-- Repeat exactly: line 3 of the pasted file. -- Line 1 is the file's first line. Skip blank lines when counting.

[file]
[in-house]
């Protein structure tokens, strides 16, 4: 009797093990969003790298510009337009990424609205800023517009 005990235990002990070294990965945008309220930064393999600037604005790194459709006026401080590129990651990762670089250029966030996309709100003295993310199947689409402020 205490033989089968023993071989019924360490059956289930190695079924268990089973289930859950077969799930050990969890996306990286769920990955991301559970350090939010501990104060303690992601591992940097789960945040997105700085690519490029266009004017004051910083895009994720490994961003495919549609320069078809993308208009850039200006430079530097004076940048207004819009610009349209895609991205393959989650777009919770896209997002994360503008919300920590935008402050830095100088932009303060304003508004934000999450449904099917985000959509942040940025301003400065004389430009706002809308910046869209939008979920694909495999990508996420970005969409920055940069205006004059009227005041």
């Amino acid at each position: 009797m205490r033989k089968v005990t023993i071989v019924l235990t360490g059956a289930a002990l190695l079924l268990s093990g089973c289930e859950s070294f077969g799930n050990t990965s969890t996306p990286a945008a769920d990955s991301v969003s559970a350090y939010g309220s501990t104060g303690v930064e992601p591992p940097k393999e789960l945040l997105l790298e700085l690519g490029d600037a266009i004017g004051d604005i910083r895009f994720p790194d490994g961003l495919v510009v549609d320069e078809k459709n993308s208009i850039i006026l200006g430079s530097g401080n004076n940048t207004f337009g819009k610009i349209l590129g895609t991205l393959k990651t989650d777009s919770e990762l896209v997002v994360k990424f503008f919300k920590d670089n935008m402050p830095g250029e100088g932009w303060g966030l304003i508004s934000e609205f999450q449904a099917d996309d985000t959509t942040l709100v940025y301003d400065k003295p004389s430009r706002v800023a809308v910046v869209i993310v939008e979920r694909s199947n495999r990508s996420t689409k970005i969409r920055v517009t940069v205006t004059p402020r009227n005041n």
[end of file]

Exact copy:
């Amino acid at each position: 009797m205490r033989k089968v005990t023993i071989v019924l235990t360490g059956a289930a002990l190695l079924l268990s093990g089973c289930e859950s070294f077969g799930n050990t990965s969890t996306p990286a945008a769920d990955s991301v969003s559970a350090y939010g309220s501990t104060g303690v930064e992601p591992p940097k393999e789960l945040l997105l790298e700085l690519g490029d600037a266009i004017g004051d604005i910083r895009f994720p790194d490994g961003l495919v510009v549609d320069e078809k459709n993308s208009i850039i006026l200006g430079s530097g401080n004076n940048t207004f337009g819009k610009i349209l590129g895609t991205l393959k990651t989650d777009s919770e990762l896209v997002v994360k990424f503008f919300k920590d670089n935008m402050p830095g250029e100088g932009w303060g966030l304003i508004s934000e609205f999450q449904a099917d996309d985000t959509t942040l709100v940025y301003d400065k003295p004389s430009r706002v800023a809308v910046v869209i993310v939008e979920r694909s199947n495999r990508s996420t689409k970005i969409r920055v517009t940069v205006t004059p402020r009227n005041n």